'I think the greatest satisfaction of reading published diaries is that of being admitted into other people's worlds, of living in their houses, knowing their friends, accompanying them on their travels - and at the same time being party to their views of it all. It is like plunging into the imaginary world of a novel and yet satisfying in a rather different way...'
Susan Hill, Howards End is on the Landing, p.87.


'It is such a have someone who wishes to sit with you on a sofa and listen to a watch tick.'
Penelope Fitzgerald in Susan Hill, Howards End is on the Landing, p.75.


'The point about every single book that I re-read in order to laugh is that every one is so much more funny because the authors write so well. Wodehouse uses the English language to perfection, Durrell evokes scenes so wonderfully, Nancy Mitford's prose is so elegant, so arch. One could learn to write from any of them and I wish more people would. No matter what the genre, good writing always tells. Crime novels? Look at Raymond Chandler, master of style. Spy novels? How many do you know who write as well as le Carre? Style wins every, every time.'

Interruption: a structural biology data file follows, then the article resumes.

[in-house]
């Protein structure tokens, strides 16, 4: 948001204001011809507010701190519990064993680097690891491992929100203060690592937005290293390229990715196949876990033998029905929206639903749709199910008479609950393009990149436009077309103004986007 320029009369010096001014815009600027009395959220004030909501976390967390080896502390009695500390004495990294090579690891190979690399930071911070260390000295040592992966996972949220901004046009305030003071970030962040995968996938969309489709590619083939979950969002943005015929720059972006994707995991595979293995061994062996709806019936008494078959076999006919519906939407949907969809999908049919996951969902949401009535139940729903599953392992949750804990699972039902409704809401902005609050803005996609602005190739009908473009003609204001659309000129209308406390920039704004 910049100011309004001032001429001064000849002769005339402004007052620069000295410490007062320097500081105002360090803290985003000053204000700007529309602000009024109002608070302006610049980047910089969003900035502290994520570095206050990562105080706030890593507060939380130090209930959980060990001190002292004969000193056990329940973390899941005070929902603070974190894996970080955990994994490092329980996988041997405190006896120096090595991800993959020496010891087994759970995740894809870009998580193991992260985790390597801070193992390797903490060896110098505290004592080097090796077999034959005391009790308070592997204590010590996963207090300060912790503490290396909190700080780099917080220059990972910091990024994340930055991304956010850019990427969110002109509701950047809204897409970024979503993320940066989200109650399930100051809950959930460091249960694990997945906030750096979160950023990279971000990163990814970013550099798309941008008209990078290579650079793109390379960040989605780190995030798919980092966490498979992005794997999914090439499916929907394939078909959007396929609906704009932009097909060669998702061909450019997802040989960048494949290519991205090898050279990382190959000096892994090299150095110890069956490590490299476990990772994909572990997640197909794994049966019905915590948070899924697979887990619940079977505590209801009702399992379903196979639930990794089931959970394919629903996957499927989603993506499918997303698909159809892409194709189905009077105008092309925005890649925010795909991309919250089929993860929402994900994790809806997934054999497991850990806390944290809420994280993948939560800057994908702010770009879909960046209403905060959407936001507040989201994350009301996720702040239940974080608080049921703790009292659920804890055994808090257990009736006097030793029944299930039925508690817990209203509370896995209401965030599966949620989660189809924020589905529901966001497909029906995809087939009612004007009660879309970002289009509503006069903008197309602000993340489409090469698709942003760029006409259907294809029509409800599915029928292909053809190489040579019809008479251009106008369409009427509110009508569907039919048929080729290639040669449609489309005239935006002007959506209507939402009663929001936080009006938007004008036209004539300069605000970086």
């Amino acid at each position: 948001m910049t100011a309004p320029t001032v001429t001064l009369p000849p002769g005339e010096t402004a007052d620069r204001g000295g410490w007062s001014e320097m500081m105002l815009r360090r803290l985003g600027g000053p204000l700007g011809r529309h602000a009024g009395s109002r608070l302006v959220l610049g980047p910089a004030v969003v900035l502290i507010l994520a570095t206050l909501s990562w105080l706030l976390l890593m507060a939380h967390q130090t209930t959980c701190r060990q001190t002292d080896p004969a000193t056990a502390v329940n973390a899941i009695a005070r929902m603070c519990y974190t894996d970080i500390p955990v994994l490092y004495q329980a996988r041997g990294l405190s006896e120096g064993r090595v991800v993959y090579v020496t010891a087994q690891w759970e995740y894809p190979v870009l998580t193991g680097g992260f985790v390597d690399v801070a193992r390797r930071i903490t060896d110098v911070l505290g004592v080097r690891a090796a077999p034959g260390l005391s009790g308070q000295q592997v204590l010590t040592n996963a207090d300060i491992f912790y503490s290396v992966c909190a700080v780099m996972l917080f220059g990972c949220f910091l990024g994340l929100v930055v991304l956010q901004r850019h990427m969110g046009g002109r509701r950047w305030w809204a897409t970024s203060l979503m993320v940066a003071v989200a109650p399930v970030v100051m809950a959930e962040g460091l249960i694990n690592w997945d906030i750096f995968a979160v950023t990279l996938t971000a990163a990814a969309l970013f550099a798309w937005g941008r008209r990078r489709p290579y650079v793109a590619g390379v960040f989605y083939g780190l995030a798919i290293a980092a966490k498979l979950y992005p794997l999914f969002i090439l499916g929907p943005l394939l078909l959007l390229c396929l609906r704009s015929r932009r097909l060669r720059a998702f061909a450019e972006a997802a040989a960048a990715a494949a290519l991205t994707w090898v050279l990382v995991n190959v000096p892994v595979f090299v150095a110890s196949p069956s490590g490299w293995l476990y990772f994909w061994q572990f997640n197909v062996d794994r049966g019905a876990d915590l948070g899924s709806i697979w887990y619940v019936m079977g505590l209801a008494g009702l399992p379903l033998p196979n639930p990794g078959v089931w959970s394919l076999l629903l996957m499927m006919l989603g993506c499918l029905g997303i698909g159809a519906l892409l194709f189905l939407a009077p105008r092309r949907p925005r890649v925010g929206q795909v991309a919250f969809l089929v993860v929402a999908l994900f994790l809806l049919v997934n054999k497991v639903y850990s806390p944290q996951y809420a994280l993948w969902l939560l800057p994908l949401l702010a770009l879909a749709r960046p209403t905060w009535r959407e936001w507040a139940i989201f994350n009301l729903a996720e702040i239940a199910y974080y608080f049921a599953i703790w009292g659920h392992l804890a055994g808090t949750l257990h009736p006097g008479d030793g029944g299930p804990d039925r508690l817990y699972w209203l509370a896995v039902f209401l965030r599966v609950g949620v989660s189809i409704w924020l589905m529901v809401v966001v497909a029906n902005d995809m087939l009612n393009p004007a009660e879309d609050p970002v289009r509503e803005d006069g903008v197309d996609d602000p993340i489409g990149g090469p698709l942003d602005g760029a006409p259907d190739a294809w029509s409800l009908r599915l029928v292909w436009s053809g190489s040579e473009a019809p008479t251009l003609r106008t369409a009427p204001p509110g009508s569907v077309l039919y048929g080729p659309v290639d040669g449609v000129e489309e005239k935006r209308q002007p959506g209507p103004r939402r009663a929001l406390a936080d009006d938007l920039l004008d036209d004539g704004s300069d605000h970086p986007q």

Susan Hill, Howards End is on the Landing, p.57.


'...can have an insidious, corrosive effect. Too much internet usage fragments the brain and disipates concentration so that after a while, one's ability to spend long, focused hours immersed in a single subject becomes blunted. Information comes pre-digested in small pieces, one grazes on endless ready-meals and snacks of the mind, and the result is mental malnutrition...